6th _ 8th September, The Open University, Milton Keynes, UK
Call for Streams
We invite proposals for streams to the 2018 Critical Legal Conference hosted by the Open University Law School within the theme of regeneration. Further details of the conference, including registration, accommodation and travel, can be found on our conference webpage: http://law-school.open.ac.uk/events/CLC-2018
Proposals should contain the title of the stream, the names and contact details of the convenor(s), and a short outline of the stream that does not exceed 500 words.
Please send all stream proposals to OULS-CLC2018@open.ac.uk.
The closing date for streams (updated due to strike actions) is 23rd March 2018. Submitters will be notified within a few days of the deadline and the call for papers will open in mid-March.
I always thought eternity would look like Milton Keynes.
Drawing inspiration from the visions, strategies and conflicts that engendered the creation of Milton Keynes and The Open University at the end of the 1960s, and reflecting on recent conference themes at Kent and Warwick, CLC 2018 will consider the theme of regeneration. In all instances of regeneration are tensions between new and existing visions and strategies, and the laws, regulations and forms of standardisation that seek to govern the pace and nature of regeneration in a given space and time. Equally there can often be a lack of legal attention and intervention where sometimes it is needed or demanded, as well as forms of de-regulation that actively seek to attenuate the role and authority of law in favour of, for example, a desire for innovation. Within the general theme of regeneration we propose the following as illustrative of what may be considered or included:
- Technology and law’s regeneration
- Teaching legal education critically in the neoliberal age
- Hope, belonging, futurity and other ideologies of regeneration
- Cultures of gentrification and community marginalization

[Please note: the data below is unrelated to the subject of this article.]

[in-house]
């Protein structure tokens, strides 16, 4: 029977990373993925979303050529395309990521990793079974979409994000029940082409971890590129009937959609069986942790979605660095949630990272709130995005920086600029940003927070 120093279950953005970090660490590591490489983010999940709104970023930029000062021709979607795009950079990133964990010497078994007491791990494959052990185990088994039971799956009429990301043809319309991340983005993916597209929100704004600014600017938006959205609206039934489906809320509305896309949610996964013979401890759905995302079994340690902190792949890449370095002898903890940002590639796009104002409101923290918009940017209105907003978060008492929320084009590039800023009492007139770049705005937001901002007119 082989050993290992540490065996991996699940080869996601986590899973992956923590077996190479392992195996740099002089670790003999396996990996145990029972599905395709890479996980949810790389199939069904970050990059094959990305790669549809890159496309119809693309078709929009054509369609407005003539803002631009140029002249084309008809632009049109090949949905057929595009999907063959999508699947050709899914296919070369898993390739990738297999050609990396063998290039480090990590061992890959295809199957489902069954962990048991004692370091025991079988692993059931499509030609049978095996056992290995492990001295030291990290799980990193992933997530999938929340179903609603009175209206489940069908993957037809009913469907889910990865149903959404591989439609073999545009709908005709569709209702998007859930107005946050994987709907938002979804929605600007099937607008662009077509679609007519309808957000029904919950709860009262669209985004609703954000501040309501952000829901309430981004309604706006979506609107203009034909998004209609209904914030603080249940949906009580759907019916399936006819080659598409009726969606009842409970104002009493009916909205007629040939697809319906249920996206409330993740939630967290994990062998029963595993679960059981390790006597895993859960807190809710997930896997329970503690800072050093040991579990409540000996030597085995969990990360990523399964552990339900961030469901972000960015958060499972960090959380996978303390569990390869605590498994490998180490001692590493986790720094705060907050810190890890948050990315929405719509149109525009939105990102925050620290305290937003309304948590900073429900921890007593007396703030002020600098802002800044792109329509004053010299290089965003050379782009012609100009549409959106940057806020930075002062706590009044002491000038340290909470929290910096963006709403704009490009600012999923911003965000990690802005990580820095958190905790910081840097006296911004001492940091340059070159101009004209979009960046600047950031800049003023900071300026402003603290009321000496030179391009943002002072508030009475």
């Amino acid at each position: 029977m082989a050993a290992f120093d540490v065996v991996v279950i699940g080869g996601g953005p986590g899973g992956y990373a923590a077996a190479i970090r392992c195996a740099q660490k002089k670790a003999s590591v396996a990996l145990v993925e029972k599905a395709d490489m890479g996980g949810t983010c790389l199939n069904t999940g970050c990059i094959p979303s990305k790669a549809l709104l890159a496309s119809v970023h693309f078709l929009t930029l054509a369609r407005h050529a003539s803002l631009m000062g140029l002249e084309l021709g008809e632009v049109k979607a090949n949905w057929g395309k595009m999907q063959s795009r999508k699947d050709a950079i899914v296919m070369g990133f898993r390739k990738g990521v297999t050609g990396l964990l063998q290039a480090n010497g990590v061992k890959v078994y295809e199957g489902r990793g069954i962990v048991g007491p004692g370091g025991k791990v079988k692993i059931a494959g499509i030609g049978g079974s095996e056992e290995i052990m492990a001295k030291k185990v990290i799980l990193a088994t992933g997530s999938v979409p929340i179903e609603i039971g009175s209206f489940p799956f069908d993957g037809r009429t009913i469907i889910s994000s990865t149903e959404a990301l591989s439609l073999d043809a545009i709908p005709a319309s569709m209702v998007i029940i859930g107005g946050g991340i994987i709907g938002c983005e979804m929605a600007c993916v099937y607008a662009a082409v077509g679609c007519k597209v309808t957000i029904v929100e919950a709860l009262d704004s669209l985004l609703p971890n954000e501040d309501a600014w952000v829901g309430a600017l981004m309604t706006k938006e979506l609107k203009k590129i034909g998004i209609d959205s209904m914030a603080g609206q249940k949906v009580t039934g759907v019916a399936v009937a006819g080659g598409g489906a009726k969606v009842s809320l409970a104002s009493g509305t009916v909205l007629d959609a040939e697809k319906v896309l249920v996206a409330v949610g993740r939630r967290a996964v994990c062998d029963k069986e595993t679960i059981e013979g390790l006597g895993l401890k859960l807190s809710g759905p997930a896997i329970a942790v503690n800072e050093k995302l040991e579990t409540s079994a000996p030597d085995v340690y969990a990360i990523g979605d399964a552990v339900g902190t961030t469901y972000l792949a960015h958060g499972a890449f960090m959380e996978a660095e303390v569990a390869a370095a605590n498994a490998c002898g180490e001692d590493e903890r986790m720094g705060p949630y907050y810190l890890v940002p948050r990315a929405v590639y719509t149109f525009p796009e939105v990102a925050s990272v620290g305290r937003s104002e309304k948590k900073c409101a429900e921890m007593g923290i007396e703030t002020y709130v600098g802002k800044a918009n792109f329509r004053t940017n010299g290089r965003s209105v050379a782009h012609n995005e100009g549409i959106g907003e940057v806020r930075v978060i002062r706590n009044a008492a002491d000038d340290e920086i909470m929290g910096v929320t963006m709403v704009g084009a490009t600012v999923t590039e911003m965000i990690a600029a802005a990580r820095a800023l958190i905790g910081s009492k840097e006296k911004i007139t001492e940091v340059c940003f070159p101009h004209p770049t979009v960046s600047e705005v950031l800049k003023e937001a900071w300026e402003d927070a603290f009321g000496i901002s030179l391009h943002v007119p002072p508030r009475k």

- (Re)imagining law, justice and the political in extra-terrestrial colonisation
- Loss, memory, and post-traumatic growth
- Radical urbanism and brutal culture
- A psychoanalytic politics of preservation
- Regenerative possibilities in the Anthropocene
As Milton Keynes celebrates 50 years in existence new programmes of regeneration are being devised by a consortium of public and private actors aimed at creating ‘opportunities’ for the people that live there, ‘as well as building and maintaining their homes’. The Milton Keynes project of regeneration is determined not only by spatial impetus but also the (re)imagining of particular forms of being shaped by the politics of the event of the place, or what the late Doreen Massey succinctly termed ‘throwntogetherness’.
Milton Keynes provides a modest example of the city as a negotiation between heterogeneous trajectories of culture, being and the material limitations of space and structure. The city and the Open University once represented a political commitment to social justice and mobility in the aftermath of World War II. A shift from these ideals and practices is recognisable in the face of post-Thatcherite, anti-socialist individualism and an upsurge in the neoliberal dominance of social life. Milton Keynes reflects many of the tensions existing within the present cultural, political and economic moment in the global north. As a species of the ceaseless politico-economic urban regeneration seen around the globe however, to what extent can or does any future vision of Milton Keynes account for where people are and thus acknowledge what Stuart Hall, former professor of sociology at the Open University, called ‘the imaginative resistances of people who have to live within capitalism – the growing points of social discontent, the projections of deeply-felt needs’?